Finally, under the pre-December 2014 system, when an asylum case was sent to Immigration Court, the judge would schedule a quick hearing date for any applicant who had not yet received his EAD (in an effort to dissuade meritless applicants from seeking asylum merely to get an EAD). It looks like the Immigration Courts will again be doing this same thing, and so if you have a fast asylum interview and you are referred to court, you should be prepared for a fast hearing date in court.

    For what it's worth, my impression is that the Asylum Division is well aware of the pain it will inflict by re-ordering how asylum cases are interviewed. But they are looking at the "big picture" and they hope that changing to a FI-LO system will reduce meritless applications and ultimately benefit legitimate asylum seekers. I hope they are correct, but until then, I fear things will be worse before they get better.

    Originally posted on the Asylumist:
    Tags: asylum, backlog Add / Edit Tags
  3. Trump Says He Would "Love" Another Shutdown if Congress Refuses Drastic Cuts in Nonwhite Legal Immigration. Roger Algase

    Update February 8, at 11:40 am:

    In a reminder that immigration is not (or should not be) a partisan issue; and that there are responsible leaders of good will in both parties who believe that immigrants are part of America and should be welcomed, not demonized and scapegoated based on where they come from, their religion or the color of their skins, former president George W. Bush stated on February 7 that, with regard to immigrants:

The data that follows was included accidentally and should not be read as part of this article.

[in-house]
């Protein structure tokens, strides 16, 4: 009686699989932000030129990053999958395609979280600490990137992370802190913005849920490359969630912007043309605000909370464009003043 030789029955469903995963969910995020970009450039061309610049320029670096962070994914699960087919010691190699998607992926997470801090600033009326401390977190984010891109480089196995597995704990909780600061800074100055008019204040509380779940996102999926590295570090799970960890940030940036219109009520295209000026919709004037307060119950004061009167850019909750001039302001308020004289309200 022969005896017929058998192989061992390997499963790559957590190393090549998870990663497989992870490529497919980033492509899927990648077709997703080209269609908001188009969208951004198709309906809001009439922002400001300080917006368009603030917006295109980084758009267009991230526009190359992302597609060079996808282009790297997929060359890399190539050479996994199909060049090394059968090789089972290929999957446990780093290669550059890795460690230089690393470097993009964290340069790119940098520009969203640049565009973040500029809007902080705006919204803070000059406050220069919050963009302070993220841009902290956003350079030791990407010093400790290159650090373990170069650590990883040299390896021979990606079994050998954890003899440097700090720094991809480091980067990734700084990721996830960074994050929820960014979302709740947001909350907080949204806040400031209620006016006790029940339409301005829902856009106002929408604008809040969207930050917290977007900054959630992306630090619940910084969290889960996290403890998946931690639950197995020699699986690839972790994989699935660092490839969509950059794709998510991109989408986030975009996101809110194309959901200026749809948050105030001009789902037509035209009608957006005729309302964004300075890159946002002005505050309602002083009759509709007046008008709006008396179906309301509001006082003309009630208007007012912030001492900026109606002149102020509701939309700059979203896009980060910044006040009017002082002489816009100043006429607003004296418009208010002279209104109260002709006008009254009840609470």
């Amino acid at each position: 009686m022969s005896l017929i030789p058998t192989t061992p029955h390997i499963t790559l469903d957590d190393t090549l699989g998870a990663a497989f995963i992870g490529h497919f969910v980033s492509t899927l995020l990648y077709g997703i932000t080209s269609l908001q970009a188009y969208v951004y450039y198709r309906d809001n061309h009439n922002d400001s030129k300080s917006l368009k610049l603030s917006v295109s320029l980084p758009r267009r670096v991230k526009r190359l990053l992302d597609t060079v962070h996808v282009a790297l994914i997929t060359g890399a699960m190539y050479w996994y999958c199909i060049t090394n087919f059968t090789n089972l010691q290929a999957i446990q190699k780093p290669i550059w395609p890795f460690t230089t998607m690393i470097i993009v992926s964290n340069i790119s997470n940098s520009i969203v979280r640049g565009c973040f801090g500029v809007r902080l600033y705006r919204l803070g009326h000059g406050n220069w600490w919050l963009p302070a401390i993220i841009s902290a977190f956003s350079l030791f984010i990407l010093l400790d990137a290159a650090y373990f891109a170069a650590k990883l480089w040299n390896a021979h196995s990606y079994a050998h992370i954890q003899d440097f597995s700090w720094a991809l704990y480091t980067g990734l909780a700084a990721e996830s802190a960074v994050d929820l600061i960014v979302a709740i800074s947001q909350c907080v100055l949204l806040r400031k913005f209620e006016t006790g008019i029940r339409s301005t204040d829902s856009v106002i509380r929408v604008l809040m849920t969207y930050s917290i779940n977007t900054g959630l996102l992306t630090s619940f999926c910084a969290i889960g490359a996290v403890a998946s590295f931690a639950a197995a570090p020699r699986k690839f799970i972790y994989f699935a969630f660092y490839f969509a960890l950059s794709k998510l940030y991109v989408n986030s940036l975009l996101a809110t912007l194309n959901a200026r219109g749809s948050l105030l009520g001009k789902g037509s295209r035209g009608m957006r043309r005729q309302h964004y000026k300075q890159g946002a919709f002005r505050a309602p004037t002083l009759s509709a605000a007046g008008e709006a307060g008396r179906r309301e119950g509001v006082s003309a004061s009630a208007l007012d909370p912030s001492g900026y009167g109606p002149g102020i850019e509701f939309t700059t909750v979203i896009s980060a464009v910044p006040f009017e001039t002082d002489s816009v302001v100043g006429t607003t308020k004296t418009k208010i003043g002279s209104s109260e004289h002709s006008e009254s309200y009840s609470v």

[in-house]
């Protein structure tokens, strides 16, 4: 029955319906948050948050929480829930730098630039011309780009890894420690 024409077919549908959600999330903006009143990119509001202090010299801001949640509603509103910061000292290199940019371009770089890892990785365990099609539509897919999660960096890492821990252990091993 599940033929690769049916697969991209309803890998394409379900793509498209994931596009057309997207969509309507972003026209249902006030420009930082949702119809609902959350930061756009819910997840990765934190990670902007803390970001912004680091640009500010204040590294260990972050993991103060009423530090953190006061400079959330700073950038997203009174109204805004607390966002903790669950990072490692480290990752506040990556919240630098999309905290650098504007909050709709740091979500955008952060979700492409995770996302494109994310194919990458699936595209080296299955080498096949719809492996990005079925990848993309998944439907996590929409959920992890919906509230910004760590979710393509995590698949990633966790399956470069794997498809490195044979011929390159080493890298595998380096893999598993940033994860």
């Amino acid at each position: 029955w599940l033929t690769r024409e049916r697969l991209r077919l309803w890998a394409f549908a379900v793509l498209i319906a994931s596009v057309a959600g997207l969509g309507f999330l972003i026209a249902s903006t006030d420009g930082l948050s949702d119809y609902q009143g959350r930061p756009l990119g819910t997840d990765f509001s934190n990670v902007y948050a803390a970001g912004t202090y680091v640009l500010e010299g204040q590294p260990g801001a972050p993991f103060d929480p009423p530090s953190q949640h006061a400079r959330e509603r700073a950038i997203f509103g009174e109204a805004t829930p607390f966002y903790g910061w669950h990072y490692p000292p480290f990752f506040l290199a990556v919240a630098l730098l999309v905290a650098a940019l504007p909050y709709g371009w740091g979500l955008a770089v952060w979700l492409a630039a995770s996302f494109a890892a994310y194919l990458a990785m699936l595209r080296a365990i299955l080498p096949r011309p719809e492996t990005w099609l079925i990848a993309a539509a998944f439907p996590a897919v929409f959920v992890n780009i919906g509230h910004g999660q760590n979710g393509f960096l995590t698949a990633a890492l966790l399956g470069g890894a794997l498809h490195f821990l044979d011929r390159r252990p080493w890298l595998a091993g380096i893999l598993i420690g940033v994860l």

"We ought to say thank you and welcome them."

    Bush also said, concerning DACA recipients, that:

    " America's their home."

    This is welcome reminder that there are ways to develop rational immigration policies that serve the interests of the American people and promote our deepest values of the dignity and equality of everyone, rather than basing these policies on exclusion and bigotry against immigrants from places that our current president regards as "shithole countries", while trying to overturn fifty years of tolerance and acceptance of non-European immigrants by destroying the family immigration and diversity lottery systems which are at the heart of our immigration system now.

    See my original comments below: